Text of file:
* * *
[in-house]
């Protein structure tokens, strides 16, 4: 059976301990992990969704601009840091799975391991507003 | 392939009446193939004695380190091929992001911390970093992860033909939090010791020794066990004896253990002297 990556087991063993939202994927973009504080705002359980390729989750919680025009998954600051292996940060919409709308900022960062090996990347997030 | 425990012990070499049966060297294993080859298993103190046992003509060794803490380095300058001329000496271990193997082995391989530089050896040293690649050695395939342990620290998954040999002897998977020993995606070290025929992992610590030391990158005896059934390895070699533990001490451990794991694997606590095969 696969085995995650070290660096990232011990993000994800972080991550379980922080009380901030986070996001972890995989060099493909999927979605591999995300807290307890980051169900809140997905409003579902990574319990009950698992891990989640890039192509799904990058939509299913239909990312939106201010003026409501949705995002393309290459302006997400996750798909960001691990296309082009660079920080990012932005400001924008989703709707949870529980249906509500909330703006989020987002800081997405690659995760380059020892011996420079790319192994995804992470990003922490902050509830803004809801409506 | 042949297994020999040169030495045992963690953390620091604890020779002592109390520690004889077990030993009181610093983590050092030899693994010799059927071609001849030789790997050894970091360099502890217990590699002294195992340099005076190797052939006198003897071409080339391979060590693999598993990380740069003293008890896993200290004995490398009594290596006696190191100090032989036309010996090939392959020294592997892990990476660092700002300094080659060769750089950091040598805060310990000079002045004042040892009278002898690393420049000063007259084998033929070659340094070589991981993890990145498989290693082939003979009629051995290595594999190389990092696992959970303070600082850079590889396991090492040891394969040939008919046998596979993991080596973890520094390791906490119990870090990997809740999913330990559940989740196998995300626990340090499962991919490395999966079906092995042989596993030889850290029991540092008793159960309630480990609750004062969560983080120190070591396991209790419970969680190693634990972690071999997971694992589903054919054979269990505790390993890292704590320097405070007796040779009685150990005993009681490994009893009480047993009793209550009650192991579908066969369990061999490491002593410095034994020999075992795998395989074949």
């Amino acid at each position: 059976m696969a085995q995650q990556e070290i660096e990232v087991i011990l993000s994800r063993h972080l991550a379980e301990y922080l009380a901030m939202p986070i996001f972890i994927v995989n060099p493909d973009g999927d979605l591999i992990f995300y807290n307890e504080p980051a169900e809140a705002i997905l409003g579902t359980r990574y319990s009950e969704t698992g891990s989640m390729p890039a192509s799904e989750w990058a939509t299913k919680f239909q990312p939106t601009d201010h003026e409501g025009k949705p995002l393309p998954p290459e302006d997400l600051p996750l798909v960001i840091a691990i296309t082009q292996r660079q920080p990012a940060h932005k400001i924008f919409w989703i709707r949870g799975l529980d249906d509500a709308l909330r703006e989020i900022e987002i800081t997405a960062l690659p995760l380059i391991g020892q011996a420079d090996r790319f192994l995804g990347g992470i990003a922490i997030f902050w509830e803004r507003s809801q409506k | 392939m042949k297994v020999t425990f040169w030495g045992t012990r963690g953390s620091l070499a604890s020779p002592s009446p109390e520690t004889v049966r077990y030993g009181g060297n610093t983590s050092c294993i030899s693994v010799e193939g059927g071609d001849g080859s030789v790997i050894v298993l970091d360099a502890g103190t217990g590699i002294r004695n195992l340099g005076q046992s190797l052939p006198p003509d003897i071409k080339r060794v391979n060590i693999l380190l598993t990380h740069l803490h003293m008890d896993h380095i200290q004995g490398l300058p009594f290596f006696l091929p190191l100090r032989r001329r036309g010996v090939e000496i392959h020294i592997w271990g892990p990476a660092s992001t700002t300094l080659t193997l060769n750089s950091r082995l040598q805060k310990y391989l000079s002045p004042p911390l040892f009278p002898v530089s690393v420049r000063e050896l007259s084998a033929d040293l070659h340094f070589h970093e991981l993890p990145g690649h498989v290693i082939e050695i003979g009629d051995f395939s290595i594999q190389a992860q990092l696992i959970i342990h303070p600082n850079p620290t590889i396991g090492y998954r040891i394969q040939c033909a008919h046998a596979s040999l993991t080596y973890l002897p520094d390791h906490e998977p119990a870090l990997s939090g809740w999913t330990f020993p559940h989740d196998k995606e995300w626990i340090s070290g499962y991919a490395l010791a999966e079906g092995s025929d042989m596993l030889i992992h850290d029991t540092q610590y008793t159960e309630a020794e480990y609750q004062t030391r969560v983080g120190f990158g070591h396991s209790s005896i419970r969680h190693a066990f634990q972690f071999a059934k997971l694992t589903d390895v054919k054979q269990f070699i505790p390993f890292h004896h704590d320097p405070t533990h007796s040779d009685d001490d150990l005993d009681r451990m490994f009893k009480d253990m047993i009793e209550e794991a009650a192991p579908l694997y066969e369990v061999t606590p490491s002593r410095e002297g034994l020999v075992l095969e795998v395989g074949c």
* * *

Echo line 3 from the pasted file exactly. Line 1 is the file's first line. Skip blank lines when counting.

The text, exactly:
């Amino acid at each position: 059976m696969a085995q995650q990556e070290i660096e990232v087991i011990l993000s994800r063993h972080l991550a379980e301990y922080l009380a901030m939202p986070i996001f972890i994927v995989n060099p493909d973009g999927d979605l591999i992990f995300y807290n307890e504080p980051a169900e809140a705002i997905l409003g579902t359980r990574y319990s009950e969704t698992g891990s989640m390729p890039a192509s799904e989750w990058a939509t299913k919680f239909q990312p939106t601009d201010h003026e409501g025009k949705p995002l393309p998954p290459e302006d997400l600051p996750l798909v960001i840091a691990i296309t082009q292996r660079q920080p990012a940060h932005k400001i924008f919409w989703i709707r949870g799975l529980d249906d509500a709308l909330r703006e989020i900022e987002i800081t997405a960062l690659p995760l380059i391991g020892q011996a420079d090996r790319f192994l995804g990347g992470i990003a922490i997030f902050w509830e803004r507003s809801q409506k | 392939m042949k297994v020999t425990f040169w030495g045992t012990r963690g953390s620091l070499a604890s020779p002592s009446p109390e520690t004889v049966r077990y030993g009181g060297n610093t983590s050092c294993i030899s693994v010799e193939g059927g071609d001849g080859s030789v790997i050894v298993l970091d360099a502890g103190t217990g590699i002294r004695n195992l340099g005076q046992s190797l052939p006198p003509d003897i071409k080339r060794v391979n060590i693999l380190l598993t990380h740069l803490h003293m008890d896993h380095i200290q004995g490398l300058p009594f290596f006696l091929p190191l100090r032989r001329r036309g010996v090939e000496i392959h020294i592997w271990g892990p990476a660092s992001t700002t300094l080659t193997l060769n750089s950091r082995l040598q805060k310990y391989l000079s002045p004042p911390l040892f009278p002898v530089s690393v420049r000063e050896l007259s084998a033929d040293l070659h340094f070589h970093e991981l993890p990145g690649h498989v290693i082939e050695i003979g009629d051995f395939s290595i594999q190389a992860q990092l696992i959970i342990h303070p600082n850079p620290t590889i396991g090492y998954r040891i394969q040939c033909a008919h046998a596979s040999l993991t080596y973890l002897p520094d390791h906490e998977p119990a870090l990997s939090g809740w999913t330990f020993p559940h989740d196998k995606e995300w626990i340090s070290g499962y991919a490395l010791a999966e079906g092995s025929d042989m596993l030889i992992h850290d029991t540092q610590y008793t159960e309630a020794e480990y609750q004062t030391r969560v983080g120190f990158g070591h396991s209790s005896i419970r969680h190693a066990f634990q972690f071999a059934k997971l694992t589903d390895v054919k054979q269990f070699i505790p390993f890292h004896h704590d320097p405070t533990h007796s040779d009685d001490d150990l005993d009681r451990m490994f009893k009480d253990m047993i009793e209550e794991a009650a192991p579908l694997y066969e369990v061999t606590p490491s002593r410095e002297g034994l020999v075992l095969e795998v395989g074949c």